A Transport Focus survey of more than 28,000 passengers has found the highest satisfaction score for ticket prices was recorded by Hartlepool's London service operator Grand Central.
Some 76% of passengers using its services - which include the Hartlepool-to-London connection - believe they get value for money.
The "open access" operator is one of those which does not receive a subsidy or pay a premium to the Department for Transport.
The report also found an increase in overall satisfaction among rail passengers to 83% in autumn 2015 - up from 81% year on year.
It is the first time rail passenger satisfaction in Britain has risen for the first time since 2012.
The operators with the three lowest ratings are all in the South East, where long-running improvement work at London Bridge station is causing disruption to services.
Thameslink had the lowest proportion of satisfied passengers at 73%, followed by Southeastern (75%) and Southern (78%).
The highest scores were achieved by First Hull Trains (97%), Heathrow Express (95%), Grand Central (93%) and Merseyrail (93%).
The national picture
Nationally the overall score for commuter satisfaction was 76% - up from 73% on the previous year.
Some 85% of business travellers are satisfied, compared with 90% of passengers on leisure trips, according to the study.
The proportion of passengers satisfied with the value for money of the ticket nationally was 48% - up from 46% in autumn 2014 - but the figures vary significantly for different regions and routes.
Passengers using the non-stop Gatwick Express between London Victoria and Gatwick Airport - which costs £34.90 for an Anytime Return ticket bought at a station - are least likely to be satisfied with their train fare at just 37%.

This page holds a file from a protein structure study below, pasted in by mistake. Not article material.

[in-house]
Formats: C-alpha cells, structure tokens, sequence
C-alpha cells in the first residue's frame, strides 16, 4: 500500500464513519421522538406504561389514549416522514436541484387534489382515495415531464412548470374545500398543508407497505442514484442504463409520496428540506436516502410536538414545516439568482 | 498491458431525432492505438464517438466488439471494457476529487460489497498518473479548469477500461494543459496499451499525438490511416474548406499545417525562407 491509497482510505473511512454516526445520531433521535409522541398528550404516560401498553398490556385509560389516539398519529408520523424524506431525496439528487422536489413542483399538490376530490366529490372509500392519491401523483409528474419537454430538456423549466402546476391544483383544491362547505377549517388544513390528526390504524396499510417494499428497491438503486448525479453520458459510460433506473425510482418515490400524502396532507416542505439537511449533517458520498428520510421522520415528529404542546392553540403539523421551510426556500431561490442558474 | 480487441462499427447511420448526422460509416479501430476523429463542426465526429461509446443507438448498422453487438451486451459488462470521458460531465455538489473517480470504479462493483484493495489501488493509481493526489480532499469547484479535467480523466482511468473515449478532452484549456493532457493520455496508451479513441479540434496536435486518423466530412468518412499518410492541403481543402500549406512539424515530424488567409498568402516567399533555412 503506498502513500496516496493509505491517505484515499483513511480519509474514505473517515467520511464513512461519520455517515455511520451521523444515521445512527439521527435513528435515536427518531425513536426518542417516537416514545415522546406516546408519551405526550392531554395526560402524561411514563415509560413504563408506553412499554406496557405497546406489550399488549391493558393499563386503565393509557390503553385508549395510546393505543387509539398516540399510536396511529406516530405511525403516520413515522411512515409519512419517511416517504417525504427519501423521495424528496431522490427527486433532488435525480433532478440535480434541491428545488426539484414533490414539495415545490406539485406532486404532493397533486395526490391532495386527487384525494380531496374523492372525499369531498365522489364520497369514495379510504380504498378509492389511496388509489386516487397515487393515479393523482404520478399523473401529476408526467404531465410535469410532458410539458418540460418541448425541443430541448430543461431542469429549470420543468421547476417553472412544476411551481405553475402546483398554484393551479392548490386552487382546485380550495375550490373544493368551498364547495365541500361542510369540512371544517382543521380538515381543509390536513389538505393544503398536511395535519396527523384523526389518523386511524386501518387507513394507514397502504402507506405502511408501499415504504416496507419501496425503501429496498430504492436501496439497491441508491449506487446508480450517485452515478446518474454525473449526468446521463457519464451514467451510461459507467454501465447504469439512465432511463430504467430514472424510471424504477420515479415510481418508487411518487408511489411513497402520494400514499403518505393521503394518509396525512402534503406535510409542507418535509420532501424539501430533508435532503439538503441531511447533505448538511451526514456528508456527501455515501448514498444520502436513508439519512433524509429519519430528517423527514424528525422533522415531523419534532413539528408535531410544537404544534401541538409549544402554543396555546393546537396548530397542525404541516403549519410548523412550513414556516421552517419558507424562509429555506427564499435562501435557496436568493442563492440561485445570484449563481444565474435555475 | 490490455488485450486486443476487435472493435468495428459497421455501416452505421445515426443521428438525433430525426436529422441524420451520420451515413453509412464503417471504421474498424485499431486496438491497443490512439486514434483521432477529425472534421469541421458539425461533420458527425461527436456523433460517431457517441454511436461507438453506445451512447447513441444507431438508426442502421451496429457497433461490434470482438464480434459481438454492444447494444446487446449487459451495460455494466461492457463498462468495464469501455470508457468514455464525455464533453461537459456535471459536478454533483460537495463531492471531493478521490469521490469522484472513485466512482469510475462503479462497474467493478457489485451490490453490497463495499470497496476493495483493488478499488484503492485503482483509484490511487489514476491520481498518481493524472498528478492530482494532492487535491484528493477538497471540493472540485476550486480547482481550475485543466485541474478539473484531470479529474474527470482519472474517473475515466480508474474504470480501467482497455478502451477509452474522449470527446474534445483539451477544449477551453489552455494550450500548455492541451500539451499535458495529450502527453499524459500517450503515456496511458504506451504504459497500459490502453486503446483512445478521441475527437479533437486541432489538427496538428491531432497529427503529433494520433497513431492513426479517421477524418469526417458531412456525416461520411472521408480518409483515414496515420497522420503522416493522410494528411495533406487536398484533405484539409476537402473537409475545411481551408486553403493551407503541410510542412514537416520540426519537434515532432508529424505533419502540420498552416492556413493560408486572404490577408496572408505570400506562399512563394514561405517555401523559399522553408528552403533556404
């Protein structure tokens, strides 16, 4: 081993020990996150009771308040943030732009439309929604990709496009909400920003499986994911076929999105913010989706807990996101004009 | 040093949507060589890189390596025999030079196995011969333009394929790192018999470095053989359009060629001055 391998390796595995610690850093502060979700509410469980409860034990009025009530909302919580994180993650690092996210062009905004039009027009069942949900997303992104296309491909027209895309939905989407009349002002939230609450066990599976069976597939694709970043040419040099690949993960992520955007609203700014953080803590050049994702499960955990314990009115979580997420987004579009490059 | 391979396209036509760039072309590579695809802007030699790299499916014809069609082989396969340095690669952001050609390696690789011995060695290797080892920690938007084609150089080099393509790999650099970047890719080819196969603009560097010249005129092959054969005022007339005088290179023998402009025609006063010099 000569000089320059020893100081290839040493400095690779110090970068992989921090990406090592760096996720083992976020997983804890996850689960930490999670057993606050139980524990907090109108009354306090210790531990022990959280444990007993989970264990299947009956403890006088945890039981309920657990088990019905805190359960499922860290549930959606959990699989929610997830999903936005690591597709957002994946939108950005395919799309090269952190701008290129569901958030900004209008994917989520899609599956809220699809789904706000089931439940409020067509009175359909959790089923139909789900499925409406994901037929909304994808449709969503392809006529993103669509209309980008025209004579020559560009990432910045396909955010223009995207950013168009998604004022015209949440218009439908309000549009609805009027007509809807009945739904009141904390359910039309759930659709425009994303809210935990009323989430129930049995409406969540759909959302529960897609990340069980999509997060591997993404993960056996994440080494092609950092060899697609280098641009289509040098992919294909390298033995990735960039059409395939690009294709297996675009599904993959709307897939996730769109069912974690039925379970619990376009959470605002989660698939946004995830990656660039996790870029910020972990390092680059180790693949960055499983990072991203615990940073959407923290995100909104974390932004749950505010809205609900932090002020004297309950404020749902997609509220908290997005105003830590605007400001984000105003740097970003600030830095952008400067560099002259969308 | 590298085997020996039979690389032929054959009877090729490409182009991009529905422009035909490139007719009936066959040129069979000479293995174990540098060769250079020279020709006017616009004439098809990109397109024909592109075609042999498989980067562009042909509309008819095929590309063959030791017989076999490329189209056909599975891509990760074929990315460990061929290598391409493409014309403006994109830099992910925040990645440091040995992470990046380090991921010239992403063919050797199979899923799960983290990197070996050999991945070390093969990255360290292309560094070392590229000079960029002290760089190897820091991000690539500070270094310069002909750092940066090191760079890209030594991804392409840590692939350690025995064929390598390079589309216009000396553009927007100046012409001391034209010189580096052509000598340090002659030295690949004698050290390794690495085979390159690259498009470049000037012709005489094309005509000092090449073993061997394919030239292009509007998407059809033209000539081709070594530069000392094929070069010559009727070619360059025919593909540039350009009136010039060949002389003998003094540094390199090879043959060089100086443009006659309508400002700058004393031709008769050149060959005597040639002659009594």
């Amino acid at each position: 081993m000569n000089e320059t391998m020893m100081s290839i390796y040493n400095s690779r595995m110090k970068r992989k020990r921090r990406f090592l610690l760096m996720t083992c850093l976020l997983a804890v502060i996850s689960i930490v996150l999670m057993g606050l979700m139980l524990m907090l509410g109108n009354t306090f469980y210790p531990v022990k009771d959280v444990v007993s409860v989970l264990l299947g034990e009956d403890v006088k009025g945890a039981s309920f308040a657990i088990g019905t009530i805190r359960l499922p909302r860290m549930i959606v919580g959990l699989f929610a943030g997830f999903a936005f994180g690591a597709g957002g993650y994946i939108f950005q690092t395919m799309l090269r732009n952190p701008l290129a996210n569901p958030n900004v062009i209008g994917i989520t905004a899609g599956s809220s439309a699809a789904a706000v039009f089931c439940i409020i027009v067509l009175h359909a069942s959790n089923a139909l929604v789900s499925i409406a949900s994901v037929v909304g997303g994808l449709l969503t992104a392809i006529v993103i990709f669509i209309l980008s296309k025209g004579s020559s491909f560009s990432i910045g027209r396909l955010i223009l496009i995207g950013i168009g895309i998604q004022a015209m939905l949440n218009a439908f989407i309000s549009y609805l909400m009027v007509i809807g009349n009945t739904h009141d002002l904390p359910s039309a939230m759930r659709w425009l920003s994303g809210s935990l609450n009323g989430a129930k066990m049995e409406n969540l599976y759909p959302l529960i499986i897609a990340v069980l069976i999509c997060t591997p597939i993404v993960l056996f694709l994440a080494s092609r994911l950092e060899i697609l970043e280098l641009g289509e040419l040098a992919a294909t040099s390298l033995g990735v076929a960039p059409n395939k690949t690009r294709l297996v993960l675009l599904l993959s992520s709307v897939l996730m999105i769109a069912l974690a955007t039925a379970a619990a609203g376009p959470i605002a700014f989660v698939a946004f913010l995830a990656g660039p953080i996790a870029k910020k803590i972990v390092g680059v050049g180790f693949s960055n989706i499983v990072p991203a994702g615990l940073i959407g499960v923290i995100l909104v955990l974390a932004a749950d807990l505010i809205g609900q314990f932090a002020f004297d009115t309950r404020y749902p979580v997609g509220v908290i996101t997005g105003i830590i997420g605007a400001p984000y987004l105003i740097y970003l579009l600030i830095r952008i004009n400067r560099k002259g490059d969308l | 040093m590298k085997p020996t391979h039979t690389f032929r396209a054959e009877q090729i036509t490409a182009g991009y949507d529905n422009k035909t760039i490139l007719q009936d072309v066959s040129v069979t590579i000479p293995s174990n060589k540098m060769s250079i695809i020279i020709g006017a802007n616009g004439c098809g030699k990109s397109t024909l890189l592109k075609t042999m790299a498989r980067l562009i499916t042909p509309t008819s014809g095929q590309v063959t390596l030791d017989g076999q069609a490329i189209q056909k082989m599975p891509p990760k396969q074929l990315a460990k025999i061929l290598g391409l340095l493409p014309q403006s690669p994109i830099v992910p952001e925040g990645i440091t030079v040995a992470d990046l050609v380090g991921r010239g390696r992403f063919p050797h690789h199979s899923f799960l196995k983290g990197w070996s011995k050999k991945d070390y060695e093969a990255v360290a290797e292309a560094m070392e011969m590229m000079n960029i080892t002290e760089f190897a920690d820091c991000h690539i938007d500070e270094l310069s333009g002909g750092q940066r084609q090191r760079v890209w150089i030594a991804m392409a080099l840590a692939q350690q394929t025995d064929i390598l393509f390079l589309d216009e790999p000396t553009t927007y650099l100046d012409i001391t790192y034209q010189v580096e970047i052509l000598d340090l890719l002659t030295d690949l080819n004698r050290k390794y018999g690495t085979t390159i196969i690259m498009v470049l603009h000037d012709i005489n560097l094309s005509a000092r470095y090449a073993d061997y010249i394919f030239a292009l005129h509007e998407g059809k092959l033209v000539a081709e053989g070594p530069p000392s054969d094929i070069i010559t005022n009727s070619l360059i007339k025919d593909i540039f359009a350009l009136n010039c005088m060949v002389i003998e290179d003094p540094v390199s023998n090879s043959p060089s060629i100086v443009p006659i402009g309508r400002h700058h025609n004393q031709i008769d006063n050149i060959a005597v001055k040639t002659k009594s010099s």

Jacqueline Starr, managing director of customer experience at the Rail Delivery Group, which represents train operators and Network Rail, said: "It is good to know that more people are satisfied with their journeys by train but we know that there is more to do to keep improving and to give passengers the excellent services they expect.
"Our railway is benefiting from one of the biggest investment programmes in its history - major improvement work that is producing better stations, better trains and better journeys.
"We are sorry when people do not get the service they deserve. We never want people to suffer delays or disruption. Train operators and Network Rail work hard together every day to deliver a better, more punctual railway and to give people better information when things do go wrong."
Rail Minister Claire Perry said the overall satisfaction - which is at its highest level since autumn 2012 (85%) - was "a welcome sign that our record investment is starting to deliver results".
Independent regulator the Office of Rail and Road claimed the figures were an "encouraging step forward" as the industry works to improve standards.
Some 68% of commuters reported being satisfied with the punctuality of services and just 31% satisfied by how well train companies deal with delays.
The satisfaction score for whether there is sufficient room to sit or stand was 54% for commuters, while just 30% of that group were satisfied by the toilet facilities on their train.
Transport Focus chief executive Anthony Smith said: "Punctuality and crowding drive passenger views of the railway.
"The value for money scores highlight the wide variations around the country and between different routes.
"Passengers rightly expect the train companies and Network Rail to keep to their basic promises, with most trains on time, the right length and with few cancellations."